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A New FM+HD Radio Architecture

Nautel is fully invested in this disruptive vision

In 2020 Nautel participated in a demonstration that described a new approach to HD Radio time alignment. We asked Chief Technology Officer Philipp Schmid for an update.

Radio World: First let’s summarize what was demo’d.
Philipp Schmid: In response to industry demand, Nautel, in cooperation with Telos Alliance, demonstrated a new FM+HD Radio transport architecture based on established standards that allows a broadcast transmitter to simply connect to an IP address for all its audio and data content for both FM and HD Radio including all subchannels and data services.

This approach greatly simplifies today’s HD Radio installations consisting of many fixed-purpose boxes (and ensuing rat’s nest of cables) at the transmitter site.

Now we can relocate major broadcast functions like audio processing such as the Omnia Enterprise 9s and audio encoding as in Xperi Gen4 into pure software components that can be centrally managed. Software components can also easily be duplicated for maintenance and redundancy purposes.

We demonstrated how we cloned several instances of the HD Radio air chain in Amazon Web Services and distributed them across data centers across the globe. We demonstrated a Nautel VS transmitter switching between the cloned air chains on simulated air chain failure conditions with minimal interruption to the overall broadcast signal.

The final standby air chain was running on our HD MultiCast+ platform running beside the transmitter demonstrating continued broadcast under complete STL failure conditions.

RW: It seems there were several implications of that demo for how digital radio air chains are constructed.
Schmid: Yes, the ultimate centralized location is the cloud, no matter if it’s a corporately managed data center or third-party service provider like AWS, Microsoft Azure or others. Smaller broadcasters can also benefit from shared centralization through simplified management and access to a pool of technical experts.

With the right transmitter, upgrading to HD Radio broadcasting will be so simple and cost-effective that any broadcasters can easily convert to HD Radio, even only for a limited time, should they see an opportunity to lease an HD Radio sub-channel or host a data service on their licensed frequency.

[Check Out More Products at Radio World’s Products Section]

RW: Can you expand on the implications?
Schmid: The ability to clone a software-based air chain is disruptive.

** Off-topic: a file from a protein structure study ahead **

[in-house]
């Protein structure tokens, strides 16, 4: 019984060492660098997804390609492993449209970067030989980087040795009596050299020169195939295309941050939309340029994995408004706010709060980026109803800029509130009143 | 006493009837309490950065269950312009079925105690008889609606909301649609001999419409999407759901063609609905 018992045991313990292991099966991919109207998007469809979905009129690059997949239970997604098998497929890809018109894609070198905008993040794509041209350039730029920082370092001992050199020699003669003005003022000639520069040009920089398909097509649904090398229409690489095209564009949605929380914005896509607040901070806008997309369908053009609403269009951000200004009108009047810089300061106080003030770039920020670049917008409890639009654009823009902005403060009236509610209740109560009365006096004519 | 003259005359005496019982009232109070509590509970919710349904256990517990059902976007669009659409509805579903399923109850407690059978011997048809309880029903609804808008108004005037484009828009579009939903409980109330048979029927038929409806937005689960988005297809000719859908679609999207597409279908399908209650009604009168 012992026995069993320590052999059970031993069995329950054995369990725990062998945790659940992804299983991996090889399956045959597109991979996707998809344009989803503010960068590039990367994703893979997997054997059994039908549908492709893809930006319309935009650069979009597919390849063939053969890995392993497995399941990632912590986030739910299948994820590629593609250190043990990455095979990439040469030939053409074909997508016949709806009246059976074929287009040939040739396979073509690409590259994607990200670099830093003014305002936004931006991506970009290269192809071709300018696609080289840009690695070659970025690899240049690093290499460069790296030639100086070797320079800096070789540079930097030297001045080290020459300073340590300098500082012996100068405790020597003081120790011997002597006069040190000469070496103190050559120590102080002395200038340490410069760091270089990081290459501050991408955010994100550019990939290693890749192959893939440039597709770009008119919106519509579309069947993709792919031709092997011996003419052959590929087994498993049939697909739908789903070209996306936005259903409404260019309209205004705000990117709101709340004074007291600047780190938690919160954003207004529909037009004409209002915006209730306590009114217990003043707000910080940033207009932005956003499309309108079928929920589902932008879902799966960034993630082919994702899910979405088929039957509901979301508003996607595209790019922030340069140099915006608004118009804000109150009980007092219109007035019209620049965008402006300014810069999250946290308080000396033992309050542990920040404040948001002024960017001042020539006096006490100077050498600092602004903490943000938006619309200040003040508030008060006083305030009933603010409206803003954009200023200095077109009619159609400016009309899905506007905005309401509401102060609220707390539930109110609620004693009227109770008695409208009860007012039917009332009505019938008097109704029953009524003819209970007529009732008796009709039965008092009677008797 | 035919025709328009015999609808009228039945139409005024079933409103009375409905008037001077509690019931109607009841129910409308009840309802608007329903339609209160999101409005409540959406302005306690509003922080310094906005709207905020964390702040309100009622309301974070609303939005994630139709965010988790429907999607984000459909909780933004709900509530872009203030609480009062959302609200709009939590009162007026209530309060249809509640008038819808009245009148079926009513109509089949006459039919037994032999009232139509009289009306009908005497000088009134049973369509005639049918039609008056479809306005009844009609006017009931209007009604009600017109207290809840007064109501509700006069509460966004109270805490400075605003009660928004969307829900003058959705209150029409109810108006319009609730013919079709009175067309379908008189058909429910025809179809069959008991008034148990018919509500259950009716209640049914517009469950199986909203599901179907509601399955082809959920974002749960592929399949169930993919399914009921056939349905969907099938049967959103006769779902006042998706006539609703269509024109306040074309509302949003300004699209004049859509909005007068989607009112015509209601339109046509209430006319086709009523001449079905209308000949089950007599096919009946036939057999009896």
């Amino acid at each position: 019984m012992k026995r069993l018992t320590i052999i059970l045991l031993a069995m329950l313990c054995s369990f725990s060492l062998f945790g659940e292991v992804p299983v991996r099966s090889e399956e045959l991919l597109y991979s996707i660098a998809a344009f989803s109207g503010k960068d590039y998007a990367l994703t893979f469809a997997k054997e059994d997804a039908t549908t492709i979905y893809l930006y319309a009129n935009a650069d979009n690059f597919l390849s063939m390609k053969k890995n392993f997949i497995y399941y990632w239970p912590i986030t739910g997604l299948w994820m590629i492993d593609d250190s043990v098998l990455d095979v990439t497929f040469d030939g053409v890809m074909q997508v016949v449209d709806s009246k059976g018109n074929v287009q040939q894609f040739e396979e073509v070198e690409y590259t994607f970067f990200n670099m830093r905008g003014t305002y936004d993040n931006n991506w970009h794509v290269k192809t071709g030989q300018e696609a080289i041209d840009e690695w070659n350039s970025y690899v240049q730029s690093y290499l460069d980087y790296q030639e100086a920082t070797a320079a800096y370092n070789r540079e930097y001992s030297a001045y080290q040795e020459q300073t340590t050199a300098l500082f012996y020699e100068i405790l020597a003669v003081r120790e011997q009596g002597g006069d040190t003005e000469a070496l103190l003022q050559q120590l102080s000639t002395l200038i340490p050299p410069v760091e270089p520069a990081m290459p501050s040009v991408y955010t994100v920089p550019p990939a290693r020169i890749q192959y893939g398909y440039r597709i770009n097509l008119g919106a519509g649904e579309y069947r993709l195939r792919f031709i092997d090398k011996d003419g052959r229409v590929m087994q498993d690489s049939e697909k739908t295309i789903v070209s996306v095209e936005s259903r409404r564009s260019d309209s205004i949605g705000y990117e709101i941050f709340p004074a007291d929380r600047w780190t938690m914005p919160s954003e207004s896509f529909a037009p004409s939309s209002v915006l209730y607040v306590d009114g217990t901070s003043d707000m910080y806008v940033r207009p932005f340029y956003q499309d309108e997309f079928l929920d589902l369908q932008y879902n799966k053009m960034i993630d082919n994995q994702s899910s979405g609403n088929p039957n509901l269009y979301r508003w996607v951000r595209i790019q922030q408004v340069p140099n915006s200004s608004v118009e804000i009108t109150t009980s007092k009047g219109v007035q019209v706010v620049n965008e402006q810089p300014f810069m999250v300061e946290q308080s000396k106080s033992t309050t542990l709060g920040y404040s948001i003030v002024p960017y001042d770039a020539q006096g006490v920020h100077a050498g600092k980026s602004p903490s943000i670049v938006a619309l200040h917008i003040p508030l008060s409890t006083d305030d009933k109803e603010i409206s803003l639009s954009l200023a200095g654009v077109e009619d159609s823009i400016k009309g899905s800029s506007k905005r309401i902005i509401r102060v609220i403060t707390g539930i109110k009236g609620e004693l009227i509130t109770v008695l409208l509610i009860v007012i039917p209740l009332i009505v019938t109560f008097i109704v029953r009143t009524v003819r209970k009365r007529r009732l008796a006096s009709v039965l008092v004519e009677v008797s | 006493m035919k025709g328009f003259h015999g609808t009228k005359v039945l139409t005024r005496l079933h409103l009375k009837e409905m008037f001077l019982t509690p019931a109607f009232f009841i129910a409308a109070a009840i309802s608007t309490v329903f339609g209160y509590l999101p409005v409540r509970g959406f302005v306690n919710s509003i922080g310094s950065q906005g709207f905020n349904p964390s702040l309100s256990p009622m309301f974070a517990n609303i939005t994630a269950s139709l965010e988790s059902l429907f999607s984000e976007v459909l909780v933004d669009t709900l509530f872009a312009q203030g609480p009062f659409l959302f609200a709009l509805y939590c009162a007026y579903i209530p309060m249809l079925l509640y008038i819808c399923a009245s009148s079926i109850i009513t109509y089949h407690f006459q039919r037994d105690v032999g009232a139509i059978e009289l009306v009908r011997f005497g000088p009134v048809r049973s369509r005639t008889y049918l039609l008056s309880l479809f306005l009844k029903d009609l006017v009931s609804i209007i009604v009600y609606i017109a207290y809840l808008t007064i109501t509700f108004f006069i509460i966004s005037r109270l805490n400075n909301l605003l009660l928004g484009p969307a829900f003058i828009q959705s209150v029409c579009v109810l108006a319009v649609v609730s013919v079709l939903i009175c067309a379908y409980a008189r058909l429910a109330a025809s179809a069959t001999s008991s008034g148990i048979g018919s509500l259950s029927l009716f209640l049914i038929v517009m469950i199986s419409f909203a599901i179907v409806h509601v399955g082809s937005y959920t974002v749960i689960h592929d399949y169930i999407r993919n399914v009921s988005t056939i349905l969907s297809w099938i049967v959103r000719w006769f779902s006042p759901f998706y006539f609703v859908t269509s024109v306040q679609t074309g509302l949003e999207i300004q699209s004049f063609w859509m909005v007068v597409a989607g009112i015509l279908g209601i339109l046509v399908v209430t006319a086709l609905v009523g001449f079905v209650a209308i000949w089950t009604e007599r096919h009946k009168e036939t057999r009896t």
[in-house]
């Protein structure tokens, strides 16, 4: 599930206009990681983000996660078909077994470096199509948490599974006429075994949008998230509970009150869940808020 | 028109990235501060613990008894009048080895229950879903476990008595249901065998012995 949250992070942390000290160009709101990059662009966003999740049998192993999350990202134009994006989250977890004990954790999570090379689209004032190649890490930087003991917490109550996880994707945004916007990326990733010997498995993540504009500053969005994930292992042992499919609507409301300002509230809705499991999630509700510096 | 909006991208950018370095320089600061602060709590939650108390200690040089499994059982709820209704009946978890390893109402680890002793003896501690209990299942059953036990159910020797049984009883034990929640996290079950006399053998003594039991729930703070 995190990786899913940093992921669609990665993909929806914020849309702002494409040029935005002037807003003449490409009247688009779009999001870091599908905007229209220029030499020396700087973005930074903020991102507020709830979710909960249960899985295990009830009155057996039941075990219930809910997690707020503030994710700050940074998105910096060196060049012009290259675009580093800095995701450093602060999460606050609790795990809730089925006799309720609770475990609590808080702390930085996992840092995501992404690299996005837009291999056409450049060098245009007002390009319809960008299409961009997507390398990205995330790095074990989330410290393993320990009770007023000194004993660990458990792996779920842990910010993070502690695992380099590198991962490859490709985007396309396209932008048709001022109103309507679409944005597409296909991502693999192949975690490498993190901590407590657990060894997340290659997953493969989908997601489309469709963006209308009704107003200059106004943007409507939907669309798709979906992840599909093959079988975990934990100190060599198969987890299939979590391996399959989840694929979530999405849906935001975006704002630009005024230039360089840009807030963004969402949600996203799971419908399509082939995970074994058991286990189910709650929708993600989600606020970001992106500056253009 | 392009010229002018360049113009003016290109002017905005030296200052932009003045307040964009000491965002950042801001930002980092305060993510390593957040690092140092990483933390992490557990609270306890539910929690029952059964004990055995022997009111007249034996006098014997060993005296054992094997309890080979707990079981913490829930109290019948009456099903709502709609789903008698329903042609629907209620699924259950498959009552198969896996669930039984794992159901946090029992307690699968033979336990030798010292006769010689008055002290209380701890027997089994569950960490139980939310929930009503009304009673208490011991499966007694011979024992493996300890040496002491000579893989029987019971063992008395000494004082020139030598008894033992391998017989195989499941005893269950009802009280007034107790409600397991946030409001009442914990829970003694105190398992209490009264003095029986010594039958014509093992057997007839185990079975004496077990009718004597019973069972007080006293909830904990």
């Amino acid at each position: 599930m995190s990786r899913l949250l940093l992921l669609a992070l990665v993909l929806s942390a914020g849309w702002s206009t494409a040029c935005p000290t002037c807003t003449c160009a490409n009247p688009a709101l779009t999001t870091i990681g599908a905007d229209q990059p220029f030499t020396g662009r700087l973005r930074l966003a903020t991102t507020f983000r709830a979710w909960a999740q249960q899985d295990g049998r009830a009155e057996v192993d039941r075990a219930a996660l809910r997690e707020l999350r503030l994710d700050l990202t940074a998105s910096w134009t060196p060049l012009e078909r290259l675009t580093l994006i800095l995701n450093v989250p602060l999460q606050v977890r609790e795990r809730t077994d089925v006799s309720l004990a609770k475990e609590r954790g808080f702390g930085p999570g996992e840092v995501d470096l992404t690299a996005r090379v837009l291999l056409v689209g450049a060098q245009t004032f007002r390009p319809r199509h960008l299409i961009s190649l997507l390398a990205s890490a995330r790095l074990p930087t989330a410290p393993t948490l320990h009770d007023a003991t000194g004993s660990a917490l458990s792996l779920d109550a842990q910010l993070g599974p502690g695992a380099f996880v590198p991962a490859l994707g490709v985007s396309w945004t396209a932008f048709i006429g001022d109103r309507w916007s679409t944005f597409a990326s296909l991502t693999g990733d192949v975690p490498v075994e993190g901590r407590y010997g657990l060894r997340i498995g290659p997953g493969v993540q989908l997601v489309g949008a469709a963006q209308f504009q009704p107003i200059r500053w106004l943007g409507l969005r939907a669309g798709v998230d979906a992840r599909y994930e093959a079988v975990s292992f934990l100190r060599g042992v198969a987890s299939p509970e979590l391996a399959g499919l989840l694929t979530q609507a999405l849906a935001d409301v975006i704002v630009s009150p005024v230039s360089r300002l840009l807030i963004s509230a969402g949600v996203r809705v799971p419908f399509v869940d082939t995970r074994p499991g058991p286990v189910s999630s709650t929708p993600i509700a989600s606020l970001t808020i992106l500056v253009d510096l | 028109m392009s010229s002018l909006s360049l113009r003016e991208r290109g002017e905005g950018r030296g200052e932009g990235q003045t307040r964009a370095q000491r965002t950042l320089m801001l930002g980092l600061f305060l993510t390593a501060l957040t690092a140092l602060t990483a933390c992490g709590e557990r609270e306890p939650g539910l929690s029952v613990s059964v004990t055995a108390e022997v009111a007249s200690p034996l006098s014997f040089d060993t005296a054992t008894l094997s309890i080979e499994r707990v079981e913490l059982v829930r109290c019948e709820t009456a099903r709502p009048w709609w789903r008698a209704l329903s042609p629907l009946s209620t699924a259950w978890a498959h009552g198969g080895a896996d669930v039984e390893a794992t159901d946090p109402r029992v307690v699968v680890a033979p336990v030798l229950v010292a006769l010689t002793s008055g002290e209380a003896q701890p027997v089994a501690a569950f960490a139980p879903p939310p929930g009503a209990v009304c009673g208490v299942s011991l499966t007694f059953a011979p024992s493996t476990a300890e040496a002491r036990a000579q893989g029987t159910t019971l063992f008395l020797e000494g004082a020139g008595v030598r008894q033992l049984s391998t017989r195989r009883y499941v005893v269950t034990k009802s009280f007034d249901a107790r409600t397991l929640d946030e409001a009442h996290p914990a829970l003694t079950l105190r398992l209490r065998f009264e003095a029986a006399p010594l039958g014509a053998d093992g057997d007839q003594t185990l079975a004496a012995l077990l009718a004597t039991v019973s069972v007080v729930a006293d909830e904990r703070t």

Where fixed-purpose boxes require down time for repair or firmware updates, a broadcaster can apply new software updates and features by cloning a new standby air chain, updating, then testing the final on-air product using a spare transmitter, and then switching over before retiring the old air chain.

Fleet upgrades are a breeze. IT security is greatly improved; should your air chain become compromised, fix the attack vector, ditch the compromised air chain, revert to the last safe restore point.

Fixed-purpose boxes cannot be easily replicated and are no safer. In fact, malicious actors can hide in embedded systems without your knowledge. Our solution is incorporating state-of-the-art encryption and authentication to guarantee an uncompromised encoder to transmitter connection even across the public internet.

RW: What new products does Nautel offer that build on these concepts?
Schmid: Nautel is fully invested in this disruptive vision. We are aligning our existing transmitter portfolio to this new architecture and will back-port it to already shipped Nautel transmitters ready to convert to HD Radio tomorrow. As we head towards the NAB Show we’ll be adding Telos Alliance Omnia software audio processing options to the HD MultiCast+, our current software-based importer/exporter, which is already unique in the industry by way of its optional hardware-based audio processing. This is a first step towards the larger vision.

Please attend our Broadcast Engineering and IT Conference presentation for an in-depth look to fully understand the possibilities of this novel approach. It’s called “A Cloud-Capable Synchronized Transport Architecture for FM and HD Radio Broadcasting,” on April 26 at 12:55 p.m.